South Africa’s Karoo-based KAT-7 radio telescope array has made a major step in its transition from being an engineering prototype to an operational instrument. The seven-dish array has successfully observed radio emissions from neutral hydrogen gas in the NGC 3109 galaxy, which is located some 4.3-million light years from earth.
“Our team in the SKA South Africa project and universities has again shown that they can deliver cutting-edge technology and do excellent science on a very tight schedule" enthuses SKA South Africa director Dr Bernie Fanaroff.
Neutral hydrogen gas radio emissions have an exact frequency of 1 420 MHz. Those from NGC 3109 were processed in KAT-7’s correlator, which currently can determine the velocity of the gas to an accuracy of 10 km/s, but, by the end of this year, will have been upgraded to achieve an accuracy of 1 km/s.
“A large proportion of the science planned for the SKA – and MeerKAT – involves [the] mapping of the universe using neutral hydrogen,” explains Fanaroff. “Because of the ongoing expansion of the universe, distant galaxies are moving away from us. Measuring the frequency of the spectral line from neutral hydrogen in those galaxies allows us to work out how far away they are. By finding billions of distant galaxies, astronomers will be able to map the structure of the universe and how it has changed over time. This cosmic census of the neutral hydrogen in galaxies – far and near – is essential in understanding the deeper physics of the universe, by answering fundamental questions such as the nature of dark matter and dark energy.”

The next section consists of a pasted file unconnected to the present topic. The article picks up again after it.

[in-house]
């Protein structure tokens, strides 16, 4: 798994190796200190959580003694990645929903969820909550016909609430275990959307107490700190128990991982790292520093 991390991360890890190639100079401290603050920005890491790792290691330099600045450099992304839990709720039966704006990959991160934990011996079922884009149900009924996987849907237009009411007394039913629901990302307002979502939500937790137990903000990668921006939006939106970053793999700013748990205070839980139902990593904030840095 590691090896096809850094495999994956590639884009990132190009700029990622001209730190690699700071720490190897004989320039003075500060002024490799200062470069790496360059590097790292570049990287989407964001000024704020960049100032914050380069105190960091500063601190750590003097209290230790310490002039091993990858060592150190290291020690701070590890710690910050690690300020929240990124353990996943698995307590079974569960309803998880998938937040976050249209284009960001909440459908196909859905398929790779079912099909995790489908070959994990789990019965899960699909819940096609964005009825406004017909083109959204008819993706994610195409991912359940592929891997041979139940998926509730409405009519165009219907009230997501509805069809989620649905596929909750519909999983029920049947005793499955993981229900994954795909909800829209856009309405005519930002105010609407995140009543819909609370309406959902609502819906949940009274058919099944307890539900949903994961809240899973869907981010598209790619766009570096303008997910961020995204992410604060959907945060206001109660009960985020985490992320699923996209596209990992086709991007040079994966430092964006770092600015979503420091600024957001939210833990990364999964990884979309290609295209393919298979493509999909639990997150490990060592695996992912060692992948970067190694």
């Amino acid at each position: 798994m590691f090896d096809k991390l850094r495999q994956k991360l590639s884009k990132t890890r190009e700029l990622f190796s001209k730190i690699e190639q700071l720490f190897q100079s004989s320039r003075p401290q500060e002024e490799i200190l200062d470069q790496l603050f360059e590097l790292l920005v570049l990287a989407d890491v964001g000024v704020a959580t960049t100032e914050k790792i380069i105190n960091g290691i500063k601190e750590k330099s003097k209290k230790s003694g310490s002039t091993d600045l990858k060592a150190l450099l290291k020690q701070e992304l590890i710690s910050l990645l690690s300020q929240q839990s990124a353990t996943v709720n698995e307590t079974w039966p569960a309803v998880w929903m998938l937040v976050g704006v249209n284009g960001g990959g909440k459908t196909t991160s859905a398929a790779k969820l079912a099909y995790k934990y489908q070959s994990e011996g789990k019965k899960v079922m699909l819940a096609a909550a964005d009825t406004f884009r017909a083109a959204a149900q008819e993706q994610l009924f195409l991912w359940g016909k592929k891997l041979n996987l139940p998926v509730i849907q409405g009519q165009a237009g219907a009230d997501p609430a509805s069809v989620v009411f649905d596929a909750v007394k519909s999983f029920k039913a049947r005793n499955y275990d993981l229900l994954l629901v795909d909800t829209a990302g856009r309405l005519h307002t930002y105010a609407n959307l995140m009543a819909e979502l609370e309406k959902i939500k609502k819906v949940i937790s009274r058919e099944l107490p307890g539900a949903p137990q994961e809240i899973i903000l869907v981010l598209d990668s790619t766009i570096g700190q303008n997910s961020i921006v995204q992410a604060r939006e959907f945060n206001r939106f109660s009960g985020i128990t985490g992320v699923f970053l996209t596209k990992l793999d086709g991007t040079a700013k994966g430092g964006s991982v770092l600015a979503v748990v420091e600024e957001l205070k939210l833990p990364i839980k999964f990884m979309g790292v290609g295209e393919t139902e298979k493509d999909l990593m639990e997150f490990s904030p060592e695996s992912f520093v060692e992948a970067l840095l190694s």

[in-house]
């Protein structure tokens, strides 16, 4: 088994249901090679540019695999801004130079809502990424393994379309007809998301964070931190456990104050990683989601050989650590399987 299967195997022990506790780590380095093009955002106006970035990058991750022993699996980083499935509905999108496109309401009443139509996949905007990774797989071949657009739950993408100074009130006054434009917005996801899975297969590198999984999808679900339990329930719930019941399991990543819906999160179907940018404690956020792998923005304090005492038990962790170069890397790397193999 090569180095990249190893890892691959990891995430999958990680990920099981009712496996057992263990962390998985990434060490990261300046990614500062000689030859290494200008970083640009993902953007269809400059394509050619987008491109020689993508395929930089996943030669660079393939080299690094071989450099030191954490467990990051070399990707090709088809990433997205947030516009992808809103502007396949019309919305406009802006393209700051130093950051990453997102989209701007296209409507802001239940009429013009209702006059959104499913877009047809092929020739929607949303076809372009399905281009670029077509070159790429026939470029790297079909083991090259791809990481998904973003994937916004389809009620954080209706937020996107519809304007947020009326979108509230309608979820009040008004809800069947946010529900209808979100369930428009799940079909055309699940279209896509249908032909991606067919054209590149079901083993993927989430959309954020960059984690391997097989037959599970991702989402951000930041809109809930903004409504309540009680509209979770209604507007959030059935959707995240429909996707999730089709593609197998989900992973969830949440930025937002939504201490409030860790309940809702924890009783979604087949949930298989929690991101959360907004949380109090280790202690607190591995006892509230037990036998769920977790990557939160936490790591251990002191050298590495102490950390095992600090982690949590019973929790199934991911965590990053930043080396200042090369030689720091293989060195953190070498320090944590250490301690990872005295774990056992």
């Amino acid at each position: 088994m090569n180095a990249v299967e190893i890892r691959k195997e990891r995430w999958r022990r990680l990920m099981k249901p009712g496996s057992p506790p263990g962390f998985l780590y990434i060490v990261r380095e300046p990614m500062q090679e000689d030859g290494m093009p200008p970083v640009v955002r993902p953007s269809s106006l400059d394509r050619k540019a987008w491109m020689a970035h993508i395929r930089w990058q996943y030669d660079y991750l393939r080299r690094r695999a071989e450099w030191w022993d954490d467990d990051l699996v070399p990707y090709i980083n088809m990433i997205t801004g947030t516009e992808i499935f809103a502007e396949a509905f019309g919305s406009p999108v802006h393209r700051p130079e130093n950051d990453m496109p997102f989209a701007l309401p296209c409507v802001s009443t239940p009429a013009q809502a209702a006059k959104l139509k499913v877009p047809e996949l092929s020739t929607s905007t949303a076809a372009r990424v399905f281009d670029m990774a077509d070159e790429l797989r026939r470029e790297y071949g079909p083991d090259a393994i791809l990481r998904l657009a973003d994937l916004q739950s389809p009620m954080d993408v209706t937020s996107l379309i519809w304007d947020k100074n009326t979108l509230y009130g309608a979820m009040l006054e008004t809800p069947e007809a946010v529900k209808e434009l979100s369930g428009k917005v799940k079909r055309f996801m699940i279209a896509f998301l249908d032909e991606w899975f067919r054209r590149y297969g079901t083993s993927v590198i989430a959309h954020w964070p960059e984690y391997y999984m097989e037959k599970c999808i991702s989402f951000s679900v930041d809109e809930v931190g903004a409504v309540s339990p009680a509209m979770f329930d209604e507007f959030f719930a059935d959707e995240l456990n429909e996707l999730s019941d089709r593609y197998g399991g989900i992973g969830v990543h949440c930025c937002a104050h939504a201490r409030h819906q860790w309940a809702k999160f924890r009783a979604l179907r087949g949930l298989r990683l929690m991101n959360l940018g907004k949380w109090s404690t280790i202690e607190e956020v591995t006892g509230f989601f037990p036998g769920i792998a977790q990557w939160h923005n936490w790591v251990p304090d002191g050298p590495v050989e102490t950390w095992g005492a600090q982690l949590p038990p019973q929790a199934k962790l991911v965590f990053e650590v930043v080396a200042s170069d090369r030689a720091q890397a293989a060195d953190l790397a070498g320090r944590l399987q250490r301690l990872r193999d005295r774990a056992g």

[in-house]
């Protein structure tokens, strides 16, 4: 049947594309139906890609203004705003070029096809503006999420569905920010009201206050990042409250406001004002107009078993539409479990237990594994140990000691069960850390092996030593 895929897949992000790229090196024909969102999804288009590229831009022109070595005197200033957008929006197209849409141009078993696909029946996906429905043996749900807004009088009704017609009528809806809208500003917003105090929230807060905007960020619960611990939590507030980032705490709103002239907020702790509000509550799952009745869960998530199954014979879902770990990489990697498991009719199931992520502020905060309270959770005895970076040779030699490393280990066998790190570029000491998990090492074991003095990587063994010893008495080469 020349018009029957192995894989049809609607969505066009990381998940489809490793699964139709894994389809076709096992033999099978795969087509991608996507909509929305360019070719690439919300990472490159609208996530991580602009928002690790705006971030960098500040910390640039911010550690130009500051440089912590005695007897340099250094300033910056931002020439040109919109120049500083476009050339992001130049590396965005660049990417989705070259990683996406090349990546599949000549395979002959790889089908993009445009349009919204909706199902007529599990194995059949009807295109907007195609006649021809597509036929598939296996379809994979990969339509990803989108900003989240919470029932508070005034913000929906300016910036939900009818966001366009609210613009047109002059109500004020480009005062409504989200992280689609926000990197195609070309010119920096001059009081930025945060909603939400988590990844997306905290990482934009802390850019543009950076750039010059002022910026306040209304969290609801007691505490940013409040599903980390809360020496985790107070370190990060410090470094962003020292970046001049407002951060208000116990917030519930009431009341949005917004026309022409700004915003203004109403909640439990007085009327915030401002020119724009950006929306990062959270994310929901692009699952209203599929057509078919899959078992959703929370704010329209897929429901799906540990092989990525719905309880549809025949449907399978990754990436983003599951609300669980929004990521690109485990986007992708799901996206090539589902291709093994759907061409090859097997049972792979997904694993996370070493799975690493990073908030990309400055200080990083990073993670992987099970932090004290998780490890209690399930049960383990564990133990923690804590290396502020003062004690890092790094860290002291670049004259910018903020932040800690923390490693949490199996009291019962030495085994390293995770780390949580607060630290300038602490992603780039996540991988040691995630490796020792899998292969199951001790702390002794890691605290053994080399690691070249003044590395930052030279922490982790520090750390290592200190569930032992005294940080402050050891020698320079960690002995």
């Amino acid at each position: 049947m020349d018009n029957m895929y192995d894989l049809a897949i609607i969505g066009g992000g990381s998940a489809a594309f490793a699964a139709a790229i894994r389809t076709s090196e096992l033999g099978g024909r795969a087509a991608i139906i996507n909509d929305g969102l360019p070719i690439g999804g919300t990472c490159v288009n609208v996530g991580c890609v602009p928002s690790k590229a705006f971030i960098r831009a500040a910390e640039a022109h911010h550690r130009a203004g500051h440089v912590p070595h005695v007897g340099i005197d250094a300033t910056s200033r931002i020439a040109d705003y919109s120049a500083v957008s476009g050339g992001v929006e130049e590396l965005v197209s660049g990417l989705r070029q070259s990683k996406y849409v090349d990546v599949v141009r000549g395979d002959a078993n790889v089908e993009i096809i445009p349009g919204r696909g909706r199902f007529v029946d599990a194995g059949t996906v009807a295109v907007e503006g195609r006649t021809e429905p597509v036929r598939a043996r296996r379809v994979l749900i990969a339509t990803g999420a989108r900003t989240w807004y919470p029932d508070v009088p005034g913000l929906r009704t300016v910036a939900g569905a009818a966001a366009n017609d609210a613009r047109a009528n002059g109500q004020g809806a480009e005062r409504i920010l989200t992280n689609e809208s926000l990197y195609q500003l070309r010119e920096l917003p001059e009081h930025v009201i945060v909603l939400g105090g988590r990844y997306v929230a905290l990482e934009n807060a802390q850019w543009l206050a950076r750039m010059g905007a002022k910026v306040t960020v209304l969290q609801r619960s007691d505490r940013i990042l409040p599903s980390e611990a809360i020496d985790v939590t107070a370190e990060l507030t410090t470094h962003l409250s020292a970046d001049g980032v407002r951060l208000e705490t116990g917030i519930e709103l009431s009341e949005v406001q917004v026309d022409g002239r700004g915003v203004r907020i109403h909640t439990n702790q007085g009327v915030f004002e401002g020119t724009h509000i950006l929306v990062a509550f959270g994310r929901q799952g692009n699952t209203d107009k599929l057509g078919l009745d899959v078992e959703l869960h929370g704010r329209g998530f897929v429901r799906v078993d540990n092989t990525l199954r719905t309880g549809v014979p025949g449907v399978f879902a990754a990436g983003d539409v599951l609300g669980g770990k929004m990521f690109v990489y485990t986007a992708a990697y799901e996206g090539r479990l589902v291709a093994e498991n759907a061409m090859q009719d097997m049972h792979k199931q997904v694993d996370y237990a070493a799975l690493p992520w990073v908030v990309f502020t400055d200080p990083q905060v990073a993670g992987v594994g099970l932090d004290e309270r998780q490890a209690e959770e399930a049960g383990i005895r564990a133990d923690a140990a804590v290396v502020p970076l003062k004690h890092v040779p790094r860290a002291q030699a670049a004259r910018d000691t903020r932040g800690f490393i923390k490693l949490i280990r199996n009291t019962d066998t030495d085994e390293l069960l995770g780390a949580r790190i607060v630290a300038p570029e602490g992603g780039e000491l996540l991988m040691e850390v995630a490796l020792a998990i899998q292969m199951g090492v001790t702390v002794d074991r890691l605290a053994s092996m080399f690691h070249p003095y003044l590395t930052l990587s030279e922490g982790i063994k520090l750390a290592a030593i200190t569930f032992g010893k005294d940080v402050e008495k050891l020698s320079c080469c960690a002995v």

Coordination is provided by ISC Intelligence in Science as one of the initiators of AERAP, together with the South African Mission to the EU.
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